Coal is key piece of Kazakhstan's mining industry and a major driver of activity in the country's economy. With almost 4% of the world's total proven reserves, the country contains 21,000 million tons of anthracite and bituminous coal and 12,000 million tons of sub-bituminous and lignite coal. Coal is a major fuel source for the country's domestic energy production needs as well as its iron and steel industries, but it also exports a great deal. In 2015, the country produced 45.8 million tons, measured in millions of tons of oil equivalent, and consumed nearly 33 million tons. Production figures have been rising, and according to the Ministry of Energy Kazakhstan produced 101 million tons of coal in 2016. Ukraine and Russia represent the country's largest export markets, though some efforts are being made to more seriously diversify export destinations in order to better insulate the industry from soft demand in those two countries. Kazakhstan has more than 400 coal deposits across the country, but a large percentage of all the country's mining activity is located in the Karaganda Basin and the Ekibastuz Basin. The two basins account for much of the coal direct toward energy production and the steel and iron industries, and according to the World Energy Council, the Ekibastuz is focused on producing for the power sector, while the Karaganda produces coking coal.

Thanks to its large resources and developing industry, the coal industry is drawing international investors. Firms in China and India have begun making efforts to increase their imports of Kazakh coal, according to the trade publication World Coal. Part of these efforts included the signing of a multi-stage USD1.5 billion deal, which promises to help develop a new coal processing plant in Kazakhstan. Additionally, AcerlorMittal, which is looking to diversify its coal markets for its steel factories in the Ukraine, is expected to drive growth in coming years.


Copper is a key mineral resource for Kazakhstan and proven reserves sit around 39 million tons, much of which is located in East Kazakhstan and Karaganda, and the majority of the country's output is controlled by Kazakhmys. The company, which directs copper resources down the entire value chain, has 10 mines, five processing plants, two copper-smelting facilities, and two of its own coal mines, according to the Engineering & Mining Journal. In 2015, the 45,000 employee-strong company produced 295,000mt of copper cathode, 2,946kg of gold, and 329mt of refined silver.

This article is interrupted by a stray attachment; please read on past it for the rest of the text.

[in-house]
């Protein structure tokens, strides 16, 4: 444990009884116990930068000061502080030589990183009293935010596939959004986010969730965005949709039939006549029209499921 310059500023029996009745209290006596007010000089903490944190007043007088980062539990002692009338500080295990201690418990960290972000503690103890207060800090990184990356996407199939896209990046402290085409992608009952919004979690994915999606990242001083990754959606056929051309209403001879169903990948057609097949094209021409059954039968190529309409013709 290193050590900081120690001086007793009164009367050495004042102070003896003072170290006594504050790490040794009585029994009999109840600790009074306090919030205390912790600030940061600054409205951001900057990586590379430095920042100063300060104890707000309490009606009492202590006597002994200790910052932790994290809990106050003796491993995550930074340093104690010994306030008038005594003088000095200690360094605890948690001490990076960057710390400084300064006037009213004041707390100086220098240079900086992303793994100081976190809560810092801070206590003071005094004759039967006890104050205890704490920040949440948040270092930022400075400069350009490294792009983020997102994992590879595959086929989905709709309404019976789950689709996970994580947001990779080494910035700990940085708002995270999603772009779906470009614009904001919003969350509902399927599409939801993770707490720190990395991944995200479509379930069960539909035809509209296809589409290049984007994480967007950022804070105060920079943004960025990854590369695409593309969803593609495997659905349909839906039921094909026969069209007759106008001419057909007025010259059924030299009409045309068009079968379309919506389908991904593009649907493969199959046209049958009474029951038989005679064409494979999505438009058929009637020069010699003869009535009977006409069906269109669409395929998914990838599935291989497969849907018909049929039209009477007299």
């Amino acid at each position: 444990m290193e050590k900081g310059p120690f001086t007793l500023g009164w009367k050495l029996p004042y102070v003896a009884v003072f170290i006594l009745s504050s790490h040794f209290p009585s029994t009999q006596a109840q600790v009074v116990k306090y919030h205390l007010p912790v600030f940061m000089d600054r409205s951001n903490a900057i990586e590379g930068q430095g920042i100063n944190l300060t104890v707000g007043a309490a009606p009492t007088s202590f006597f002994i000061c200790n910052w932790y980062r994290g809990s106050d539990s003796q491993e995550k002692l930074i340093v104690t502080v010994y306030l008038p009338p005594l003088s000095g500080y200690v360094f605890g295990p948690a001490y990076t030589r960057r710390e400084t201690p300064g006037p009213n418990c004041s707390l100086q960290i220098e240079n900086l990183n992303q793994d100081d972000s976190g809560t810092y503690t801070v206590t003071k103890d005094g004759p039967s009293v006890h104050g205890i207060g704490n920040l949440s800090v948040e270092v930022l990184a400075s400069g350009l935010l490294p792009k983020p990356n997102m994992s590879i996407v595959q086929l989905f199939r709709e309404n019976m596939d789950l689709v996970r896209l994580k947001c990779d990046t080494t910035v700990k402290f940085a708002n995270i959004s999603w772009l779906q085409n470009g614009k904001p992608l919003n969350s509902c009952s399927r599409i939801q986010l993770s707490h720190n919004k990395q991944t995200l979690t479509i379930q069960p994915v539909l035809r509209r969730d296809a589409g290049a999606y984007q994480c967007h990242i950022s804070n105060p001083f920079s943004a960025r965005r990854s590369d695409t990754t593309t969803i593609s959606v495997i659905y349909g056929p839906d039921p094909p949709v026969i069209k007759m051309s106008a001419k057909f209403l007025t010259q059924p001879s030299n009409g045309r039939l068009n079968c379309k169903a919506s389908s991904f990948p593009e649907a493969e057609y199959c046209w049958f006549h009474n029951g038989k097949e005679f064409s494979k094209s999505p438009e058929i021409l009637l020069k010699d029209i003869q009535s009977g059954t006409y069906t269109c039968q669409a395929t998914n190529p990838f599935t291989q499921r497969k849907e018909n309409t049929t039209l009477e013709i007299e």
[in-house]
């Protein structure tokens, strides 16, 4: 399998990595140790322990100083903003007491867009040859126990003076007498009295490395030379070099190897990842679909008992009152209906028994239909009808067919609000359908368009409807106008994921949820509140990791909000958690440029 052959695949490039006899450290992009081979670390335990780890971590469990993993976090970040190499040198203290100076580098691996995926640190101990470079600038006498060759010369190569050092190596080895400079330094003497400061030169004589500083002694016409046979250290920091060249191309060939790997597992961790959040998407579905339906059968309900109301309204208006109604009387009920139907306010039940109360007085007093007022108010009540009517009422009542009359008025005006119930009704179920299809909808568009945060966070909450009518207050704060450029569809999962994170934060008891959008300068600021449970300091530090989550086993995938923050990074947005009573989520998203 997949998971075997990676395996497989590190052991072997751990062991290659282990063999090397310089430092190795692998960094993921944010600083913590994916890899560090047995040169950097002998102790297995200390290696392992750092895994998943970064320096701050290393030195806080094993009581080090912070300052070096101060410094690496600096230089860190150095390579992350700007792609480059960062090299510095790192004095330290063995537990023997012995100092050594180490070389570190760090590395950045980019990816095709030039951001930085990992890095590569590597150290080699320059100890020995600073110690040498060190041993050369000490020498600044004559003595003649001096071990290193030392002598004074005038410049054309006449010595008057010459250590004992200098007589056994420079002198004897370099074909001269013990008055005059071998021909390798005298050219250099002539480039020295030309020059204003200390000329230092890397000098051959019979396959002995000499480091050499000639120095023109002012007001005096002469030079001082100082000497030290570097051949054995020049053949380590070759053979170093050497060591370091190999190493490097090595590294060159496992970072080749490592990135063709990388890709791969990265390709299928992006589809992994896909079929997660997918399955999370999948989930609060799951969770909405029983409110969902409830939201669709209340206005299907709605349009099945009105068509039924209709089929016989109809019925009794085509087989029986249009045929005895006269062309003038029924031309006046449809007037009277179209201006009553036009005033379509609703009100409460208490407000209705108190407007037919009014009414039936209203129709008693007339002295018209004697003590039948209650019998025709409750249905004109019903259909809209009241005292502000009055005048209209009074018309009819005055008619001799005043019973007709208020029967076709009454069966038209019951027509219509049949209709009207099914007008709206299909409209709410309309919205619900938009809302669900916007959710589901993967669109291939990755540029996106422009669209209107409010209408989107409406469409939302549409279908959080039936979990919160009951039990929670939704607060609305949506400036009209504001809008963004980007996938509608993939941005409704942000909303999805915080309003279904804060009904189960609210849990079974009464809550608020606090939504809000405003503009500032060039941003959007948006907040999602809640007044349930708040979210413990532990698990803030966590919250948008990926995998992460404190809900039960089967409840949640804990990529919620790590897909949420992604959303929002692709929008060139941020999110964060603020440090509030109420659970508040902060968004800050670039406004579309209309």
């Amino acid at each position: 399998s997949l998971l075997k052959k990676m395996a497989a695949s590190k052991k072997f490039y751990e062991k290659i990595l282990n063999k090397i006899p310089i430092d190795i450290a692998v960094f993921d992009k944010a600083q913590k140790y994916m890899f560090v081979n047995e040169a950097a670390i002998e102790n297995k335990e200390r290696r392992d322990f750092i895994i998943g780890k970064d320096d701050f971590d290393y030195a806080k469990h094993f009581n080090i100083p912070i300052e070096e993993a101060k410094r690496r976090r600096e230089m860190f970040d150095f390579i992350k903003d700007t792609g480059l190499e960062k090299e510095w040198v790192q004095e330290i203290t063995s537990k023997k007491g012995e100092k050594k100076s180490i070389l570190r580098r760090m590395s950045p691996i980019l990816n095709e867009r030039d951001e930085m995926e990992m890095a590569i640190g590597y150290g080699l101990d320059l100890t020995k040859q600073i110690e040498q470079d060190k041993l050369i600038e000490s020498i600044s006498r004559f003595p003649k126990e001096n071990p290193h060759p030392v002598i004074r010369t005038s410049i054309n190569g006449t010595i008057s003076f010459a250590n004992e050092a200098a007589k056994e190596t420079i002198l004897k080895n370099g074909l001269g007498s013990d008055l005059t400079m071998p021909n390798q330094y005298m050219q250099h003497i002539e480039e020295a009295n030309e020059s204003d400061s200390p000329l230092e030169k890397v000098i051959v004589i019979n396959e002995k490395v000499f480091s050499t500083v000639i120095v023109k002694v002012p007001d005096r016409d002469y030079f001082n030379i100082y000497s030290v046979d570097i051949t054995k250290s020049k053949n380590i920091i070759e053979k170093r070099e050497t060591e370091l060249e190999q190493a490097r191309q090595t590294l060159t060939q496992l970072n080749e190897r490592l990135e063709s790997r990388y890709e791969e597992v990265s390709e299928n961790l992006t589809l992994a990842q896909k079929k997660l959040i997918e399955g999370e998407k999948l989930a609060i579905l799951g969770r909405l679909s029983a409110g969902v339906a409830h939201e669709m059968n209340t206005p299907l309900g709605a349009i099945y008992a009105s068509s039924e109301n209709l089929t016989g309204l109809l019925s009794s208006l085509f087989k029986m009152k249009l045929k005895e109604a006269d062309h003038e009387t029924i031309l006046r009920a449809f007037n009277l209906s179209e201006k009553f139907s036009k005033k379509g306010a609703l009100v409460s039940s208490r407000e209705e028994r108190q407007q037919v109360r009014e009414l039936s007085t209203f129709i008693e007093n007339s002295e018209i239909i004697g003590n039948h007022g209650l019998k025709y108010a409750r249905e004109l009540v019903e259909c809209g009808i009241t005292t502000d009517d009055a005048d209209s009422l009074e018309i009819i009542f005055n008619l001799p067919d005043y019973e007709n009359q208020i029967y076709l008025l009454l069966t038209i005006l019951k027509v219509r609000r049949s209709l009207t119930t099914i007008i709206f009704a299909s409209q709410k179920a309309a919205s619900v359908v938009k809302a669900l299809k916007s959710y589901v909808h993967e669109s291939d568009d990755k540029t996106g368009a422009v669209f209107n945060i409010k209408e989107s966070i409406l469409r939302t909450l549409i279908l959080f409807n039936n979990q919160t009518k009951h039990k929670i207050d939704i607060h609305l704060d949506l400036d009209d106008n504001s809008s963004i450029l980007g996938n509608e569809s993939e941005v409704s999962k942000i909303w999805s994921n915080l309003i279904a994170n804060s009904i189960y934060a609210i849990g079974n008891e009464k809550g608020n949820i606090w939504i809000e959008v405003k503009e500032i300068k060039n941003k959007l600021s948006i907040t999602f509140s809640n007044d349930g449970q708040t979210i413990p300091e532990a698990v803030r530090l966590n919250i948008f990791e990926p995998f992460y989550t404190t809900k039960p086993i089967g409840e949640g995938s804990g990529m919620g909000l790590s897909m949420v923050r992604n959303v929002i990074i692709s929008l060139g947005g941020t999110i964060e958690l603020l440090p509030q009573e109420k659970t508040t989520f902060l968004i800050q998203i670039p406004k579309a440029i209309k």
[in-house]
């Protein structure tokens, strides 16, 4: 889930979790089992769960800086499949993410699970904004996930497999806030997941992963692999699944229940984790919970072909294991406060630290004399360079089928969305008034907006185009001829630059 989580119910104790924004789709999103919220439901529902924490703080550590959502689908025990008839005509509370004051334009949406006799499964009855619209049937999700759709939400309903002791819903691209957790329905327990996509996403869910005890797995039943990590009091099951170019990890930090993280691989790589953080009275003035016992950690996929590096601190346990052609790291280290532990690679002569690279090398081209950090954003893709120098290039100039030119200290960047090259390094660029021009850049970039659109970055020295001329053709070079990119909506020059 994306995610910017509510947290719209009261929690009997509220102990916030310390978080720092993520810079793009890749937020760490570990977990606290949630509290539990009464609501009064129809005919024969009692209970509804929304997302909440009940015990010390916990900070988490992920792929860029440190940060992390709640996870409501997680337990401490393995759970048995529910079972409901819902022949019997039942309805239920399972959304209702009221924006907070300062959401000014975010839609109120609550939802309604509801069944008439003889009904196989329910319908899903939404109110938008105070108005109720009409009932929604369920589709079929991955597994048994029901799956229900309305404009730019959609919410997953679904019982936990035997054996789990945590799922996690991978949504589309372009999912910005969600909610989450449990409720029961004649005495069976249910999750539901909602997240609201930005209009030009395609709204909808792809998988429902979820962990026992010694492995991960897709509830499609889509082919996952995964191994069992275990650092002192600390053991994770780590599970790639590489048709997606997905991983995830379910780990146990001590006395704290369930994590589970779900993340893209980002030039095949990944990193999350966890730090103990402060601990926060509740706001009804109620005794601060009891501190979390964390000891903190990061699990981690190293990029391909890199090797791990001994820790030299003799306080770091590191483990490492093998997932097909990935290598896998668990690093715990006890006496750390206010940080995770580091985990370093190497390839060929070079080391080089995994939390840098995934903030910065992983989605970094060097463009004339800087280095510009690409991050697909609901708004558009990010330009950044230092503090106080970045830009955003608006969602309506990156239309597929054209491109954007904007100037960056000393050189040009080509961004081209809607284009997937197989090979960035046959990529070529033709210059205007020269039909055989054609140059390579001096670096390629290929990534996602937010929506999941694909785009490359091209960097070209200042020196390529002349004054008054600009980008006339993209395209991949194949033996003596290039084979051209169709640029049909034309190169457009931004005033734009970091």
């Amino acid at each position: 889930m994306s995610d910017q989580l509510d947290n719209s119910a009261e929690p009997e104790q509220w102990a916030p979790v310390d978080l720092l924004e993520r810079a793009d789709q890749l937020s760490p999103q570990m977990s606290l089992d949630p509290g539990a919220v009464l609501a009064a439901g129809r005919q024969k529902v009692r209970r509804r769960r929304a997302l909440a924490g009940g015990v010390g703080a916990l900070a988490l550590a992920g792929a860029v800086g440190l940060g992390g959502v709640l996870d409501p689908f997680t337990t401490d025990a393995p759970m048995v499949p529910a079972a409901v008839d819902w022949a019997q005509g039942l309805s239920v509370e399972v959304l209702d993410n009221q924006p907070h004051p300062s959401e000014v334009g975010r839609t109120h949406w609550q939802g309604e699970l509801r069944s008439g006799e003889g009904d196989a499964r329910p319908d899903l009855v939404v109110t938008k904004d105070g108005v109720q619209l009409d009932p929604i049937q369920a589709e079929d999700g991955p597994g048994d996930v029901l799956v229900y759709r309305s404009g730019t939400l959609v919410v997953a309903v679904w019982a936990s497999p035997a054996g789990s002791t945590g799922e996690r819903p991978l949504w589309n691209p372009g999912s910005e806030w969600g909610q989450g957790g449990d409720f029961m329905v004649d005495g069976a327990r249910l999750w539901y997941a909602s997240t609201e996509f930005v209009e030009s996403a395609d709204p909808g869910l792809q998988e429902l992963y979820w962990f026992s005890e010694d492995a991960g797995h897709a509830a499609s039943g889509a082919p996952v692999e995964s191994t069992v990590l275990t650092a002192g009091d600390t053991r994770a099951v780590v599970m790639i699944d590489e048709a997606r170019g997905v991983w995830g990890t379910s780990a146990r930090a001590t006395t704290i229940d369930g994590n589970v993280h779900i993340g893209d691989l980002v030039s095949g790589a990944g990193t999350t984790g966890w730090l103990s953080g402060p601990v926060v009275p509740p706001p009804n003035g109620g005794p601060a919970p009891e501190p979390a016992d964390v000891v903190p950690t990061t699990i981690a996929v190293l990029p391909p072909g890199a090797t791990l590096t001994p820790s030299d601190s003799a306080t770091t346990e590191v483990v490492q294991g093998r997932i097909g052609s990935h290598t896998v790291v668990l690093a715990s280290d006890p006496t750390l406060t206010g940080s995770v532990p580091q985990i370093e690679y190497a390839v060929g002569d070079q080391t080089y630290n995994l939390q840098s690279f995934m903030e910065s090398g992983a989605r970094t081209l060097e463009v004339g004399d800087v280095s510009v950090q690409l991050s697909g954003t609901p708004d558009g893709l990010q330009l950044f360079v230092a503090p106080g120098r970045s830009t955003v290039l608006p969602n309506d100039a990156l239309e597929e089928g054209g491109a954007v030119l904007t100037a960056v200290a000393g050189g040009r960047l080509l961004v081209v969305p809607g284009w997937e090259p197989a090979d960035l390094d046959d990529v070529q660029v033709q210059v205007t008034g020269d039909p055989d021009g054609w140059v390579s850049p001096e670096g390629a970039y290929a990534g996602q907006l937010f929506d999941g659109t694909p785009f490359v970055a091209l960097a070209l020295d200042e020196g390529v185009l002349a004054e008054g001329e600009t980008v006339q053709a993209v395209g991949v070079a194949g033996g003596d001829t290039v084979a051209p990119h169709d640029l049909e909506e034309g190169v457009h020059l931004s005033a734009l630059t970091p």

Gold is another important component of the mining industry in Kazakhstan, and the country's proven reserves sit at roughly 2,300mt and are estimated to be worth roughly USD48 billion. With more than 293 gold deposits identified—94 in operation, 117 in exploration—gold mining is an integral and lucrative activity in a handful of provinces. In 2016 the country produced nearly 60mt, and it hopes to increase production to 75mt by 2019, according to state officials. According to the Engineering & Mining Journal, officials hope that by 2030 they can produce 130mt annually, which would put them in the top-10 global producers.

Investing in Transparency

As the mining industry in Kazakhstan has developed over the last few years, stakeholders in the public and private sectors have recognized the need for developing the regulatory side of the industry. Government officials and industry leaders have been taking steps to increase the transparency of the industry and reduce corruption. The country's new Mining Act attempts to formalize certain best practices that have been lacking in the industry, and corporate leaders are optimistic that these changes will have a powerful positive effect on the industry. In an interview with TBY, Nicholas Bridgen, CEO of Ferro-Alloy Resources, noted that “the new transparency in the procedures will make Kazakhstan a much more popular destination for mining investment, and that change of sentiment will help.”